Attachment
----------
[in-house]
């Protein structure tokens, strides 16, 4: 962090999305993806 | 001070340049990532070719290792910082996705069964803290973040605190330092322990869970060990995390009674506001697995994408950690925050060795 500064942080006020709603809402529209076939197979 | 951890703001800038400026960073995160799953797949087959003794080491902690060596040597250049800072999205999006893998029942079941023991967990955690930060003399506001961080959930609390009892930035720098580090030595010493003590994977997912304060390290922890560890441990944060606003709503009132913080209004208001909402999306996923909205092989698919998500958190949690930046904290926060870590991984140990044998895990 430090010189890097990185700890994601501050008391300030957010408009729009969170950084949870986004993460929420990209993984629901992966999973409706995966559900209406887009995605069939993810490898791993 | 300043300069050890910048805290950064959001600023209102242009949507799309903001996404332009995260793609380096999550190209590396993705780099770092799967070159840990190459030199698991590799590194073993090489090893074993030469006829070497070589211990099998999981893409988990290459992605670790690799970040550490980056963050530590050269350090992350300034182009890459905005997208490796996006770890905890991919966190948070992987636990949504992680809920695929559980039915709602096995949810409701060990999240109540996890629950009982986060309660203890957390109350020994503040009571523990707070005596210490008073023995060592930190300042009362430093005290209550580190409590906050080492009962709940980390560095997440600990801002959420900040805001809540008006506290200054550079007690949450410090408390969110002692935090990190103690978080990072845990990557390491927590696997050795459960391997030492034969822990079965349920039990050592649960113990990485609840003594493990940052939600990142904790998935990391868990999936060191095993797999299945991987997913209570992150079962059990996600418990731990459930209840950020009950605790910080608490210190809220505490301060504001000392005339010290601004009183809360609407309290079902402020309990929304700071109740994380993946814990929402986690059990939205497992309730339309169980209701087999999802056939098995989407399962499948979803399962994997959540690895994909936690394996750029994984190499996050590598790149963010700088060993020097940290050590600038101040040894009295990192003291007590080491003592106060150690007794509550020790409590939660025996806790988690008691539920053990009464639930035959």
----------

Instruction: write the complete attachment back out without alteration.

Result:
[in-house]
């Protein structure tokens, strides 16, 4: 962090999305993806 | 001070340049990532070719290792910082996705069964803290973040605190330092322990869970060990995390009674506001697995994408950690925050060795 500064942080006020709603809402529209076939197979 | 951890703001800038400026960073995160799953797949087959003794080491902690060596040597250049800072999205999006893998029942079941023991967990955690930060003399506001961080959930609390009892930035720098580090030595010493003590994977997912304060390290922890560890441990944060606003709503009132913080209004208001909402999306996923909205092989698919998500958190949690930046904290926060870590991984140990044998895990 430090010189890097990185700890994601501050008391300030957010408009729009969170950084949870986004993460929420990209993984629901992966999973409706995966559900209406887009995605069939993810490898791993 | 300043300069050890910048805290950064959001600023209102242009949507799309903001996404332009995260793609380096999550190209590396993705780099770092799967070159840990190459030199698991590799590194073993090489090893074993030469006829070497070589211990099998999981893409988990290459992605670790690799970040550490980056963050530590050269350090992350300034182009890459905005997208490796996006770890905890991919966190948070992987636990949504992680809920695929559980039915709602096995949810409701060990999240109540996890629950009982986060309660203890957390109350020994503040009571523990707070005596210490008073023995060592930190300042009362430093005290209550580190409590906050080492009962709940980390560095997440600990801002959420900040805001809540008006506290200054550079007690949450410090408390969110002692935090990190103690978080990072845990990557390491927590696997050795459960391997030492034969822990079965349920039990050592649960113990990485609840003594493990940052939600990142904790998935990391868990999936060191095993797999299945991987997913209570992150079962059990996600418990731990459930209840950020009950605790910080608490210190809220505490301060504001000392005339010290601004009183809360609407309290079902402020309990929304700071109740994380993946814990929402986690059990939205497992309730339309169980209701087999999802056939098995989407399962499948979803399962994997959540690895994909936690394996750029994984190499996050590598790149963010700088060993020097940290050590600038101040040894009295990192003291007590080491003592106060150690007794509550020790409590939660025996806790988690008691539920053990009464639930035959």